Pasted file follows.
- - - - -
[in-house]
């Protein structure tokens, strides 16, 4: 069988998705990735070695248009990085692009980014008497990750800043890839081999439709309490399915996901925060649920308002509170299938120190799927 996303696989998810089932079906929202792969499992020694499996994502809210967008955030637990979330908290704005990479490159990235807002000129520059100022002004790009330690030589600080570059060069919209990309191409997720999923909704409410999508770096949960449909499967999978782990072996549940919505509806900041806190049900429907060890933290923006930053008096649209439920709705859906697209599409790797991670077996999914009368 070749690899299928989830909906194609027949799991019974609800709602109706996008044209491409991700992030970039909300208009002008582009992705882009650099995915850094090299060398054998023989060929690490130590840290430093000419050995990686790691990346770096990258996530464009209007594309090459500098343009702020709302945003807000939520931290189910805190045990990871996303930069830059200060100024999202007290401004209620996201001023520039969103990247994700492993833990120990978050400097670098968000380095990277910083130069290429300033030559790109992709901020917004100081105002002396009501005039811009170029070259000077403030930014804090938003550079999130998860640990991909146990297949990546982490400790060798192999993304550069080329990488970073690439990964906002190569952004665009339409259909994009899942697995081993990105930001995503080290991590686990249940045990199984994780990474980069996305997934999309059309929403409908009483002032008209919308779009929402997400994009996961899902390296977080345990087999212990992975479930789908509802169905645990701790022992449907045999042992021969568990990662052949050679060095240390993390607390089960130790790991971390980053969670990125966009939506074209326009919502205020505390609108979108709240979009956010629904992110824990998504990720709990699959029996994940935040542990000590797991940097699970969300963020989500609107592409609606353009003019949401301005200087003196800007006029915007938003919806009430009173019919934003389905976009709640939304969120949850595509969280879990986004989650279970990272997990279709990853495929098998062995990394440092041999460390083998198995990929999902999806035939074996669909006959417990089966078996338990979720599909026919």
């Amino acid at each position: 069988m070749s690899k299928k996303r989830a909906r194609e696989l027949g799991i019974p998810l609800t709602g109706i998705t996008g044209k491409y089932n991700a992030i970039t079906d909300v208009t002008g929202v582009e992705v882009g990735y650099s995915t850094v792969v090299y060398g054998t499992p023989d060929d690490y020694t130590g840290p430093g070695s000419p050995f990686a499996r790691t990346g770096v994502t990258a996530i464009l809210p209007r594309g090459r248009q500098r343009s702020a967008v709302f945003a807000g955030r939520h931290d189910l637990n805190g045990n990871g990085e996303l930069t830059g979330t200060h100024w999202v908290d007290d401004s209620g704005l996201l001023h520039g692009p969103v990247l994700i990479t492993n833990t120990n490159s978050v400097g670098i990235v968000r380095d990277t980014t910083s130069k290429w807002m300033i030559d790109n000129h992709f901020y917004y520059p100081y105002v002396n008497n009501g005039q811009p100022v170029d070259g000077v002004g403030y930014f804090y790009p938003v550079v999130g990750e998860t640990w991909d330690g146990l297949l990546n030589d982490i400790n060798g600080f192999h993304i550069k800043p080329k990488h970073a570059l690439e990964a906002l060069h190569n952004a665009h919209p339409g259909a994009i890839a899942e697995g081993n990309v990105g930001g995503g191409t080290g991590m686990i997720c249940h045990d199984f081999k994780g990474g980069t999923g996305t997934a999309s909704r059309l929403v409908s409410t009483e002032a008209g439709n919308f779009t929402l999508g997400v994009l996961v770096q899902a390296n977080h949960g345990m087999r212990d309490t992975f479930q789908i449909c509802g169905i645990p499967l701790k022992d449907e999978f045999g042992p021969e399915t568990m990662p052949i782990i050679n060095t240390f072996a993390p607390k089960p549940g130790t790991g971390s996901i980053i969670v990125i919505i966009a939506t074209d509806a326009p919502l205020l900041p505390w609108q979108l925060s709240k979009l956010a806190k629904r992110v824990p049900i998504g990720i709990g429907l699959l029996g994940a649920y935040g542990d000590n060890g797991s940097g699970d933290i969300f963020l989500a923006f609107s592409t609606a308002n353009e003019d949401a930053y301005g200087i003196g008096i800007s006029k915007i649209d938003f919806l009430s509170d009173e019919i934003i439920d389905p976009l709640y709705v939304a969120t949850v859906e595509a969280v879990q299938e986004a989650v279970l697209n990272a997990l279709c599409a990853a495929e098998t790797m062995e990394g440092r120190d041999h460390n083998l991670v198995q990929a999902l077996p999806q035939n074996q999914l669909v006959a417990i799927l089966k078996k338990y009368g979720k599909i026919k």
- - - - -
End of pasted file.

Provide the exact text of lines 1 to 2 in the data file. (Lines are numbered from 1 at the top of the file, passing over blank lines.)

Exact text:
[in-house]
């Protein structure tokens, strides 16, 4: 069988998705990735070695248009990085692009980014008497990750800043890839081999439709309490399915996901925060649920308002509170299938120190799927 996303696989998810089932079906929202792969499992020694499996994502809210967008955030637990979330908290704005990479490159990235807002000129520059100022002004790009330690030589600080570059060069919209990309191409997720999923909704409410999508770096949960449909499967999978782990072996549940919505509806900041806190049900429907060890933290923006930053008096649209439920709705859906697209599409790797991670077996999914009368 070749690899299928989830909906194609027949799991019974609800709602109706996008044209491409991700992030970039909300208009002008582009992705882009650099995915850094090299060398054998023989060929690490130590840290430093000419050995990686790691990346770096990258996530464009209007594309090459500098343009702020709302945003807000939520931290189910805190045990990871996303930069830059200060100024999202007290401004209620996201001023520039969103990247994700492993833990120990978050400097670098968000380095990277910083130069290429300033030559790109992709901020917004100081105002002396009501005039811009170029070259000077403030930014804090938003550079999130998860640990991909146990297949990546982490400790060798192999993304550069080329990488970073690439990964906002190569952004665009339409259909994009899942697995081993990105930001995503080290991590686990249940045990199984994780990474980069996305997934999309059309929403409908009483002032008209919308779009929402997400994009996961899902390296977080345990087999212990992975479930789908509802169905645990701790022992449907045999042992021969568990990662052949050679060095240390993390607390089960130790790991971390980053969670990125966009939506074209326009919502205020505390609108979108709240979009956010629904992110824990998504990720709990699959029996994940935040542990000590797991940097699970969300963020989500609107592409609606353009003019949401301005200087003196800007006029915007938003919806009430009173019919934003389905976009709640939304969120949850595509969280879990986004989650279970990272997990279709990853495929098998062995990394440092041999460390083998198995990929999902999806035939074996669909006959417990089966078996338990979720599909026919």